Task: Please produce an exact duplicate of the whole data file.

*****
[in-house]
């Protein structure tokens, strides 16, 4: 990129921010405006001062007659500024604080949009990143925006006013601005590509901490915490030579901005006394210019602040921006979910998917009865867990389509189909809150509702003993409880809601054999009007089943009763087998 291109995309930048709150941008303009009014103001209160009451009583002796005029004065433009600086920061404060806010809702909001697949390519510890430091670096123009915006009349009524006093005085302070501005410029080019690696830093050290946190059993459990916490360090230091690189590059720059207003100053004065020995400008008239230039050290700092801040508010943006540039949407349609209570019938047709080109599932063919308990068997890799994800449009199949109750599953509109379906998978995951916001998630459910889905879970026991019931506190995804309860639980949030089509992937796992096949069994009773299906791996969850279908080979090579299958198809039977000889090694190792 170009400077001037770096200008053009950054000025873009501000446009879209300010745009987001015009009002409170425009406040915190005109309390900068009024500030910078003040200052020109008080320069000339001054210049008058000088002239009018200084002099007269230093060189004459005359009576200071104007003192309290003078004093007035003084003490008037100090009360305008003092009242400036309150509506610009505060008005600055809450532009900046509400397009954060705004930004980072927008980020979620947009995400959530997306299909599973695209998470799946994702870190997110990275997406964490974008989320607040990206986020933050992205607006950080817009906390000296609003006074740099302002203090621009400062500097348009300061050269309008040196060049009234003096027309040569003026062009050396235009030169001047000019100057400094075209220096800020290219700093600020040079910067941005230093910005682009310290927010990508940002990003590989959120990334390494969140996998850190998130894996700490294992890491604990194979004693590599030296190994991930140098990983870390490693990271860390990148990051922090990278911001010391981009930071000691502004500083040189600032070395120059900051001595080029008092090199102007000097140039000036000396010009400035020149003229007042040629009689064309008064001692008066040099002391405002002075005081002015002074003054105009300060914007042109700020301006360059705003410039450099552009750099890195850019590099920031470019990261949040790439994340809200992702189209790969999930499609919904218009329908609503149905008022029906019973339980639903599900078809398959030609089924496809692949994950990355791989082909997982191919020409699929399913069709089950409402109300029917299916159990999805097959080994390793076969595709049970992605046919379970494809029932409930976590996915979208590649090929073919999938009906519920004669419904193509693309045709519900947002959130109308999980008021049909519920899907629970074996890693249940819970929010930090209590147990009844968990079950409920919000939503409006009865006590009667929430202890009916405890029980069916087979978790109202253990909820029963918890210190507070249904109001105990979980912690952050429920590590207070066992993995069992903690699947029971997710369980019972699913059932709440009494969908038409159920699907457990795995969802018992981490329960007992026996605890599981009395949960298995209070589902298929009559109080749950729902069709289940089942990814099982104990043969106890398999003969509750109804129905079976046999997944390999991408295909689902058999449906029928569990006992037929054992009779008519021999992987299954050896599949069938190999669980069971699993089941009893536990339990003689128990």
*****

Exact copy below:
[in-house]
């Protein structure tokens, strides 16, 4: 990129921010405006001062007659500024604080949009990143925006006013601005590509901490915490030579901005006394210019602040921006979910998917009865867990389509189909809150509702003993409880809601054999009007089943009763087998 291109995309930048709150941008303009009014103001209160009451009583002796005029004065433009600086920061404060806010809702909001697949390519510890430091670096123009915006009349009524006093005085302070501005410029080019690696830093050290946190059993459990916490360090230091690189590059720059207003100053004065020995400008008239230039050290700092801040508010943006540039949407349609209570019938047709080109599932063919308990068997890799994800449009199949109750599953509109379906998978995951916001998630459910889905879970026991019931506190995804309860639980949030089509992937796992096949069994009773299906791996969850279908080979090579299958198809039977000889090694190792 170009400077001037770096200008053009950054000025873009501000446009879209300010745009987001015009009002409170425009406040915190005109309390900068009024500030910078003040200052020109008080320069000339001054210049008058000088002239009018200084002099007269230093060189004459005359009576200071104007003192309290003078004093007035003084003490008037100090009360305008003092009242400036309150509506610009505060008005600055809450532009900046509400397009954060705004930004980072927008980020979620947009995400959530997306299909599973695209998470799946994702870190997110990275997406964490974008989320607040990206986020933050992205607006950080817009906390000296609003006074740099302002203090621009400062500097348009300061050269309008040196060049009234003096027309040569003026062009050396235009030169001047000019100057400094075209220096800020290219700093600020040079910067941005230093910005682009310290927010990508940002990003590989959120990334390494969140996998850190998130894996700490294992890491604990194979004693590599030296190994991930140098990983870390490693990271860390990148990051922090990278911001010391981009930071000691502004500083040189600032070395120059900051001595080029008092090199102007000097140039000036000396010009400035020149003229007042040629009689064309008064001692008066040099002391405002002075005081002015002074003054105009300060914007042109700020301006360059705003410039450099552009750099890195850019590099920031470019990261949040790439994340809200992702189209790969999930499609919904218009329908609503149905008022029906019973339980639903599900078809398959030609089924496809692949994950990355791989082909997982191919020409699929399913069709089950409402109300029917299916159990999805097959080994390793076969595709049970992605046919379970494809029932409930976590996915979208590649090929073919999938009906519920004669419904193509693309045709519900947002959130109308999980008021049909519920899907629970074996890693249940819970929010930090209590147990009844968990079950409920919000939503409006009865006590009667929430202890009916405890029980069916087979978790109202253990909820029963918890210190507070249904109001105990979980912690952050429920590590207070066992993995069992903690699947029971997710369980019972699913059932709440009494969908038409159920699907457990795995969802018992981490329960007992026996605890599981009395949960298995209070589902298929009559109080749950729902069709289940089942990814099982104990043969106890398999003969509750109804129905079976046999997944390999991408295909689902058999449906029928569990006992037929054992009779008519021999992987299954050896599949069938190999669980069971699993089941009893536990339990003689128990």